Bank of America (NYSE:BAC) has announced its intentions to cut thousands of additional employees from its consumer banking workforce. Since 2009, the bank has reduced the number of employees in that division nearly 40 percent, with the employee count falling to 68,400. The recently announced cuts are expected to take that number down to the low 60’s, affecting about 8,000 workers. The company did not give a time frame for the reduction.

Bank of America chose to focus its workforce cuts on this division because consumers are increasingly using ATMs and mobile devices for deposits and check-cashing. The bank reports having about 7 million customer contacts in branches per week, but says that volume is going down about 11 percent a year. The digital banking revolution has reduced the need for back-office staff and bank tellers. A person familiar with the situation said the cuts would come largely through natural turnover.

Bank of America is the nation’s biggest retail bank by deposits and second largest by assets. The consumer banking division accounted for more than one-third of the company’s total revenue.
In the unit, total revenue for the first quarter fell 1 percent in 2015 to $30.6 billion from the previous year. Net income increased 5 percent to $6.7 billion, mainly due to lower expenses and a smaller provision for bad loans.

As the company trims its consumer banking staff, it is planning to add salespeople in a bid to increase revenue. Those new positions will include bankers and advisers for mortgage loan, personal and small business investments. Over the past few years, the number of salespeople employed by the company has risen from 5 percent of its employee base to 30 percent today.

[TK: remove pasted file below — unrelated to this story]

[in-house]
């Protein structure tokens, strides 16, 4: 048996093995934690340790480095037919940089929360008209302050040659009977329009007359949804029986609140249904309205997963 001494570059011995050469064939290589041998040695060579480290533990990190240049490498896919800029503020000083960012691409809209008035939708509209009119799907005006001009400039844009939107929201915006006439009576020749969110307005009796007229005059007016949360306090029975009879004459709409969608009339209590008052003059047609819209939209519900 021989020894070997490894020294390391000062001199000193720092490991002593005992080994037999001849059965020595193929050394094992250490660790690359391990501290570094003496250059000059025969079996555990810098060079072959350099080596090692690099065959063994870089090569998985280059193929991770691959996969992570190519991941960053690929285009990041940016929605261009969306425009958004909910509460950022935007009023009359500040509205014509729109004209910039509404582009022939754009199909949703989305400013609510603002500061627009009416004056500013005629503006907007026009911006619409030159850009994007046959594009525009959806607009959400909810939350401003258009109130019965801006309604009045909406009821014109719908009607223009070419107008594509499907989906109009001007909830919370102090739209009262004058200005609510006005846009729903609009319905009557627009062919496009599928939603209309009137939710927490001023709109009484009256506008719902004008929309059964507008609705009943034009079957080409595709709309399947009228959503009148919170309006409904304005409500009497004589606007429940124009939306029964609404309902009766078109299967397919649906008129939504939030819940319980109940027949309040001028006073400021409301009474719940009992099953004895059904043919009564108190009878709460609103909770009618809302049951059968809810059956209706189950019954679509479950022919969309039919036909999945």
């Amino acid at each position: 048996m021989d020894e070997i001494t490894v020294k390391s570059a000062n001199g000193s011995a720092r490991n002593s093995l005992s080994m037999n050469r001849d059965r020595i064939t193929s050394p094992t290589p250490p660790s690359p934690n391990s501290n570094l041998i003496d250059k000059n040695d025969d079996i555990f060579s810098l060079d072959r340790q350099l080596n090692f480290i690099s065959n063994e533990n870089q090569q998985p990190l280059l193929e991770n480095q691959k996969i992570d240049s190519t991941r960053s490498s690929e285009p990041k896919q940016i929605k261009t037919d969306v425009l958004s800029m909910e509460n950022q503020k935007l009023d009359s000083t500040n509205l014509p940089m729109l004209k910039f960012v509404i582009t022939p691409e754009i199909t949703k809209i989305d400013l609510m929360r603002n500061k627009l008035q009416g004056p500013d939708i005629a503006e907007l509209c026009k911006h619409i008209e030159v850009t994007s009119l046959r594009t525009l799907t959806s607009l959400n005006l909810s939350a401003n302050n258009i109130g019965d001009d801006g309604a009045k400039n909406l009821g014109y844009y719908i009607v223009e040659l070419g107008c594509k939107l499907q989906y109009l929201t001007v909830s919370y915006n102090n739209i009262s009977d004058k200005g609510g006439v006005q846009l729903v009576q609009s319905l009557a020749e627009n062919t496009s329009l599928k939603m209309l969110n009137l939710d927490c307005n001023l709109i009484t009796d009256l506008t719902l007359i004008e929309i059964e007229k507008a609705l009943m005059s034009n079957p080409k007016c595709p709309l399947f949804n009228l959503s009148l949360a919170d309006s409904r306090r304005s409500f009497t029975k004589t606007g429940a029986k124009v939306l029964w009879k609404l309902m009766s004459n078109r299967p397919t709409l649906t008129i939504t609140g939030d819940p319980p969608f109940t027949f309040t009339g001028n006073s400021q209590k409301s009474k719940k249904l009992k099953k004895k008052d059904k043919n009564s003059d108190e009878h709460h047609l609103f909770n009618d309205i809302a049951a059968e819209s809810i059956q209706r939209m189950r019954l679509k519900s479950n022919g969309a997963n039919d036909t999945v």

Bank of America is planning to refurbish many of its 4,700 branches to become more sales-oriented. The company will begin with 1,500 carefully selected branches and then plans on refurbishing 200 to 300 more every year until the project is complete. Bank of America has also increased its online operations as the number of people using mobile banking grows. CEO Brian Moynihan said in a statement, “We’ve continued to invest in the areas we can grow.”

The banking industry as a whole has resorted to various cost saving measures in the face of strict regulations and a tough operating environment. Since the financial crisis in 2008, tough capital requirements have curbed banks’ ability to lend and low interest rates have weighed on the financial results. In order to combat these pressures, banks opted to cut branches, exit certain operations and reduce headcount.

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